The unbecoming style of John Cassevetes’ devoutly rough-hewn social renegade Shadows belies its grandfatherly status as the giant upon which American independent cinema stands to this day. As freewheeling and robust as the film is, and as fringe-worthy as its style might seem, it’s perhaps ironic that the film has established its own tradition of dissonance and reckless anti-cinema in the hearts and minds of American beats and would-be enfant terribles for over fifty years past its initial release. Temptation begs to reduce it to has-been status, as if the film’s meaning was lost in its release and time has deluded its tempestuous critique of social norms and filmic image construction, as though its status as the head of a new order diminishes its rejection of the old order.
Yet Cassavetes’ genius was to pitch his films at the level of the unfinished and the provisional rather than the domineering or prepackaged, a technique that rejects the dustbins of history precisely because it is a cinema that is always aware of its own conditionality. It is perhaps one of the most humble films ever made, a work that is not only assured of its temporal nature but dependent on the realization that it can be improved on. Beat in the truest sense of the word, Cassavetes’ barrel-chested guerrilla filmmaking tale of three African-American men, two of whom are light-skinned, and one African-American woman, is a cinema of the illusory, a cinema of the moment rather than – as with almost every other film ever made – a cinema of moment-to-moment trudges.
Instead, Cassavetes concentrates on urges and pulses, of people and cities alike. His camera doesn’t observe the characters; it jokes with them, worries with them, dances around them, barrels right into their cores as it coarsely improvises new mechanisms of not only knowledge but knowing, not only new experiences but new modes of experiencing. Unlike, say, the hyper-literate free-form cinematic cut-up routine of Godard’s Breathless, which seems a provocative rejection of cinema as it existed before hand yet also seems entirely aware of what it wishes to impose in its stead, Shadows seems almost extra-cinematic in its druglike, cocaine-addled centrifuge of life on the fringes.
Probably because that life was Cassavetes’ life too, as well as, more importantly, the life of his actors Ben Carruthers, Lelia Goldoni, and Hugh Hurd, at least for the duration of filmmaking. Pigmenting their skin (the three occupied vastly differentiated racial identities by day, with Goldoni essentially white) the film itself evokes its own performative nature in the way it queasily centers the role-playing dynamics of race and external skin color in a world where some of the actors themselves were adopting roles to play the parts. Ruthlessly bleeding together performance art and lived experience, Cassavetes’ film acknowledges the cinematic tradition of blackface while applying a thick, viscous haze around the practice to contest the very notion of “the face” entirely. The film’s very existence is an act of racializing, or playing race, in a way no American film before or arguably since has been. It marinates race in the layers of its own constructedness; the film reminds that race is not an internal genetic code but an act of social image, a necessarily fluid, malleable, flexible conditionality.
A conditionality much like Cassavetes’ film, at that. The flexibility of the characters’ lived experiences, the awareness of fictionality and masking in their everyday life, is mirrored by a film that tacitly rejects our ability to truly know these individuals detached from the performance of socialization. Shot through with color-sapped cinematography that is less black and white than a rainbow of grays, the film itself does away with our understanding of experience and race, asking us to acknowledge the fluidity of skin that takes on a flexed, ductile color in the frame depending upon which greys, which figures, it exists around at the moment. Goldoni’s skin seems to transform before our eyes. Occupying Cassavetes’ interest in modalities of knowing or the opening up of the quest for knowledge rather than the period or end point of knowledge itself, the beat sensibility is manifested in the color of the film itself. It doesn’t answer our questions. It only provides us with new means of questioning.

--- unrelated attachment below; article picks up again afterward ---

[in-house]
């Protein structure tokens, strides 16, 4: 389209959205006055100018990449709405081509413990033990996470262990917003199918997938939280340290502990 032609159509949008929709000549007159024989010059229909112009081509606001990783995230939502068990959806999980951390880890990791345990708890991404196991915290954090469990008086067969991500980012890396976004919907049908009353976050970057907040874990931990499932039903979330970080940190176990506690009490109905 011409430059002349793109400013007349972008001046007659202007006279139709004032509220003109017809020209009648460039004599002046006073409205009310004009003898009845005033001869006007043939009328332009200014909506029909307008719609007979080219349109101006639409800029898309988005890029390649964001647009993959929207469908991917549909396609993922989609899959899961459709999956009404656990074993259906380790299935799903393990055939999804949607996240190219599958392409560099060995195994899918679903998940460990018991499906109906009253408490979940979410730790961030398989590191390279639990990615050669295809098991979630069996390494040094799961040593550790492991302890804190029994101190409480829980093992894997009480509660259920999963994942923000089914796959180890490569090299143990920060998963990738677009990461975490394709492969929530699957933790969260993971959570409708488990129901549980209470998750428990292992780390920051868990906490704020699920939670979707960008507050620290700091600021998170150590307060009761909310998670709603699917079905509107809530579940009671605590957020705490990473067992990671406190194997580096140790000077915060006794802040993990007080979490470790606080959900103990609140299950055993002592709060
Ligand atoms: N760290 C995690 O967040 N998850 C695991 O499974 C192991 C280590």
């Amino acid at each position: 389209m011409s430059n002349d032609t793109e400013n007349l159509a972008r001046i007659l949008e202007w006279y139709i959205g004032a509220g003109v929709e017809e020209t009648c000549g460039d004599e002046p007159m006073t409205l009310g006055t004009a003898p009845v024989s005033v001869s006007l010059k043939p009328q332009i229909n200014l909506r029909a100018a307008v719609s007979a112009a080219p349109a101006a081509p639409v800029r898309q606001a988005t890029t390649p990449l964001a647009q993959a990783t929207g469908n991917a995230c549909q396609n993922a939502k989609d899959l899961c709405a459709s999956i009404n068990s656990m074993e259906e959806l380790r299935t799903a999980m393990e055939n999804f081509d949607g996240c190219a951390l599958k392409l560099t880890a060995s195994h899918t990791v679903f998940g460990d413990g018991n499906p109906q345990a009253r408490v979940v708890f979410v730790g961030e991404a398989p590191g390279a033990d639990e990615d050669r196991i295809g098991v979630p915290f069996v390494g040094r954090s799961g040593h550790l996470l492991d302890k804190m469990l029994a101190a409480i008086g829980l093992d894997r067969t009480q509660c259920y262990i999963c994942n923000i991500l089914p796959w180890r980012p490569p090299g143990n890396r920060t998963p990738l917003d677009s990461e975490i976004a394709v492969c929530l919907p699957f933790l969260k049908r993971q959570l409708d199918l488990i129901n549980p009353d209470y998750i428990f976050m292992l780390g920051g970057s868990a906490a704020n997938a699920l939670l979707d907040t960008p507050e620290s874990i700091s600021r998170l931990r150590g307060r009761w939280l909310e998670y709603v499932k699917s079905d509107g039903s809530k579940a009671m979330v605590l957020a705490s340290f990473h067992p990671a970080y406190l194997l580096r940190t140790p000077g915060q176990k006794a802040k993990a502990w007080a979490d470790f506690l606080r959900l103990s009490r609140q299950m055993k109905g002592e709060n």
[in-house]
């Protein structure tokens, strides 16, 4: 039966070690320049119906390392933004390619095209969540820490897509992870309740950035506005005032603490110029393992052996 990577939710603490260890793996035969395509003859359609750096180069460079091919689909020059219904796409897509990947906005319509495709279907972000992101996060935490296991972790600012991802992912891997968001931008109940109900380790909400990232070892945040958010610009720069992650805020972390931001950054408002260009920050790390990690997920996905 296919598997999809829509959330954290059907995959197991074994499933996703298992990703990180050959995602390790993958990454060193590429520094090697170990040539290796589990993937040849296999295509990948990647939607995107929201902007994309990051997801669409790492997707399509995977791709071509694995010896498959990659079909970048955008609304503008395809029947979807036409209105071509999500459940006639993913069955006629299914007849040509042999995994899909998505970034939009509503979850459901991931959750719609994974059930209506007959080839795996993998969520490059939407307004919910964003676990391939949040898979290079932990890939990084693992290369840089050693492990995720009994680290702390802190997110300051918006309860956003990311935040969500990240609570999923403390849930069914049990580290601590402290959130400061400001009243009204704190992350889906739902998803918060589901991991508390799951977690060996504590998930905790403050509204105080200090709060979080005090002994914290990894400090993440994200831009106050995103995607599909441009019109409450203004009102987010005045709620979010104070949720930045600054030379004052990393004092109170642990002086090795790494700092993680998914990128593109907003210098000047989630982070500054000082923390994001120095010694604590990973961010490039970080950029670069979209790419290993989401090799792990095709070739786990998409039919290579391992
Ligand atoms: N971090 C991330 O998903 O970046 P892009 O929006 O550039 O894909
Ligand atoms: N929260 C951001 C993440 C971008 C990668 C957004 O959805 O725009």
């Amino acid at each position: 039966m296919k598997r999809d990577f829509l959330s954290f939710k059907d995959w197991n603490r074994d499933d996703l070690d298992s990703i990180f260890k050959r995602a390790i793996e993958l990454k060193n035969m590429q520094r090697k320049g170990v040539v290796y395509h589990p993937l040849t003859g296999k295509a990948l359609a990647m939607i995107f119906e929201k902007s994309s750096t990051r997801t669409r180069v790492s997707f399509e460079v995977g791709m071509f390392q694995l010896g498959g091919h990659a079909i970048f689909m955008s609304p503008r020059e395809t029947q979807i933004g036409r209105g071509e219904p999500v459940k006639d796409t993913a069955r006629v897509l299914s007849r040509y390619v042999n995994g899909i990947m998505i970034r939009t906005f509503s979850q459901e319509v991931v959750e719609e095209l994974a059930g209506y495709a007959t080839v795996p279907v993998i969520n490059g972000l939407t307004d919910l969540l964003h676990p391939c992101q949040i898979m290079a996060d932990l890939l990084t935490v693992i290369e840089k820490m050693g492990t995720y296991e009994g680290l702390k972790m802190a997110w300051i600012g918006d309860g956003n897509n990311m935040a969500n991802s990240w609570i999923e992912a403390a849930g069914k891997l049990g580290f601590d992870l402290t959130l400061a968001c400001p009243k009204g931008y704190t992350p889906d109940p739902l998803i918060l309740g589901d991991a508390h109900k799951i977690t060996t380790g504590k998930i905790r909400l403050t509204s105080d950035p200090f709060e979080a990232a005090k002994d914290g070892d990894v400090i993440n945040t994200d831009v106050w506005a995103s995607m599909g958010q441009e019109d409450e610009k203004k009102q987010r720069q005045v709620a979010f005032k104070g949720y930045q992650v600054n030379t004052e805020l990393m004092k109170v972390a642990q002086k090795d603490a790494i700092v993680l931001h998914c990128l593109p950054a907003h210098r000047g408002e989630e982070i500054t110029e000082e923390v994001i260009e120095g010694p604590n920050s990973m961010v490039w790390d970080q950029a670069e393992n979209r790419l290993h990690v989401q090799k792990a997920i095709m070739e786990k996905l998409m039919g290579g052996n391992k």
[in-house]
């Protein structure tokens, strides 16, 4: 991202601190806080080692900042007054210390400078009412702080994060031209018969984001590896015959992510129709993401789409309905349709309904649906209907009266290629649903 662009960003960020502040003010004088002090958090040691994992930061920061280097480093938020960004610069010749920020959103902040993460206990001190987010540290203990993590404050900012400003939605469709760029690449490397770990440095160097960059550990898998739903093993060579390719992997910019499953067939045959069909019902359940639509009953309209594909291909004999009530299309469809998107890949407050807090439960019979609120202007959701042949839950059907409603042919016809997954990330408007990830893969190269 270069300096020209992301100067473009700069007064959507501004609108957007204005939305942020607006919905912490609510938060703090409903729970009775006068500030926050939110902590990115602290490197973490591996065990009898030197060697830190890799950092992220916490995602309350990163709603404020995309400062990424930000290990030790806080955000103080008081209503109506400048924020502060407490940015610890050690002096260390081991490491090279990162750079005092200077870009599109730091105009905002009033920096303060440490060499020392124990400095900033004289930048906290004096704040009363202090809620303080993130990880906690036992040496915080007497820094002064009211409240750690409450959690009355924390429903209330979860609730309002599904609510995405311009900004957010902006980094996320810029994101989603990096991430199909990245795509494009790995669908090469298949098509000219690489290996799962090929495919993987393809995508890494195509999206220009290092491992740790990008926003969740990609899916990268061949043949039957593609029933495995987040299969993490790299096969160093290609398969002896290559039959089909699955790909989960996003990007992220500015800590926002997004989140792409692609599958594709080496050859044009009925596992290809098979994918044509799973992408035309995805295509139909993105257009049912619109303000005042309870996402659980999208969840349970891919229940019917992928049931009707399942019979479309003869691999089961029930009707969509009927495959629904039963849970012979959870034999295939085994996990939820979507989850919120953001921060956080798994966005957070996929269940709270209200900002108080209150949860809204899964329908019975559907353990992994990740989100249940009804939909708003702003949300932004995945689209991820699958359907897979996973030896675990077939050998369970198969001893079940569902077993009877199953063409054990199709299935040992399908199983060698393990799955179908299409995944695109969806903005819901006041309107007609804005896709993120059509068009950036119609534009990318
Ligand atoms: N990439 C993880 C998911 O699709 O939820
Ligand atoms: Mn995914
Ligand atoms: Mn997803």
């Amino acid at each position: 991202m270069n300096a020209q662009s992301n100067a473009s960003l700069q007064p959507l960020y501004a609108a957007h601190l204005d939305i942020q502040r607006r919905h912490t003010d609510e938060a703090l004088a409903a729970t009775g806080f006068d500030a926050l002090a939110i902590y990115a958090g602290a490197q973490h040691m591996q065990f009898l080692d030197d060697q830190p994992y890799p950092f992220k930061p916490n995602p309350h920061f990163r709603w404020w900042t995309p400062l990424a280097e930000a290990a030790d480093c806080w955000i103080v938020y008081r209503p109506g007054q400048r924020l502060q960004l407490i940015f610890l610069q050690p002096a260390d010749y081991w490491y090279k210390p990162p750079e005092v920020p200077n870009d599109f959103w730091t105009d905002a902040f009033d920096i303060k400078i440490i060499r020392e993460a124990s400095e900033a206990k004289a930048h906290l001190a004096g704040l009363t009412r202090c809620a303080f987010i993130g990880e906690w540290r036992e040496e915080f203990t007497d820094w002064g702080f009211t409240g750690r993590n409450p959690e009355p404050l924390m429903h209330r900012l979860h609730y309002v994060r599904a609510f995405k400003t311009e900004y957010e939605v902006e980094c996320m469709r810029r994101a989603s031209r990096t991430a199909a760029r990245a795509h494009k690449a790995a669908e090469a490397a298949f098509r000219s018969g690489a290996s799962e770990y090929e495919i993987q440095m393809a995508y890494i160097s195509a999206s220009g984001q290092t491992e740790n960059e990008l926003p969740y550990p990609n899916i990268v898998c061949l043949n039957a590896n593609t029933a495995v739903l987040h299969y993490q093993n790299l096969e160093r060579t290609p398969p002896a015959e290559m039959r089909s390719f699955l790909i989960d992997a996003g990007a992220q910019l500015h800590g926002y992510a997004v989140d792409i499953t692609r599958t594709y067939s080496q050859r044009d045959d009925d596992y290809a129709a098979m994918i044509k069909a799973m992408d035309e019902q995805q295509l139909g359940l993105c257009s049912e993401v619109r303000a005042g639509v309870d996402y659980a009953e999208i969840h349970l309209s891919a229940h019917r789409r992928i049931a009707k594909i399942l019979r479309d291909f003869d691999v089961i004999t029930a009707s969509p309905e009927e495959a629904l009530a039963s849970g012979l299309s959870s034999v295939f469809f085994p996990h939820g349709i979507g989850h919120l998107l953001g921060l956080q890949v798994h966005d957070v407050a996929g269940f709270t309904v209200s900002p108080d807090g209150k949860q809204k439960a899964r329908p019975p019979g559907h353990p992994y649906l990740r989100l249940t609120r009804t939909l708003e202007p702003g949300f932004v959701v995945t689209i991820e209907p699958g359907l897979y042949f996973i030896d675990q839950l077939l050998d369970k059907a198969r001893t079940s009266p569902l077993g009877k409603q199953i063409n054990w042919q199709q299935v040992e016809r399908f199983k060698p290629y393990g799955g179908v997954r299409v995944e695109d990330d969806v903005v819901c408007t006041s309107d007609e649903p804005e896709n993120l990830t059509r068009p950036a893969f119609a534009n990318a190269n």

Experientially, the coiled and cool blue Mingus music numbers and the twitchy, hop-scotching camera envision a cinema unleashed, a cinema on the ropes, so to speak, always exposing its own limits even as it gleefully skips past them with maddened fury and live-wire energy. Part improvisational film class, part experiment in filmmaking, the film rejects the status quo by threatening us with its instability. It’s as though the cinema is constructing its own questions in media res rather than, as any other film might, before an arduous process or scripting and storyboarding that, for Cassavetes, only confine and limit the mind. This is turbulent filmmaking without a net, a cinema where characters are always in the process of defining their identity and always in the middle of exploring our relationship to them, where scenes always feel like unknown, unfinished quantities capable of beginning before we expect them to or dropping out before they feel complete.
Most films, and in particular most American films, are conceited in their self-hoods and enshrined in their self-serving gratitude, works that posit rejections of society even as they deterministically arrive at their own contrariwise societies. In contrast, Shadows accepts the unknowable, almost eldritch terror of the fact that trying to escape from a social role is itself a role and a product of society. It accepts the tentative, the loosely-formed, the unresolved; it accepts its own inadequacy to know and searches for other means of knowing. If most American films are statements, Shadows is a question mark.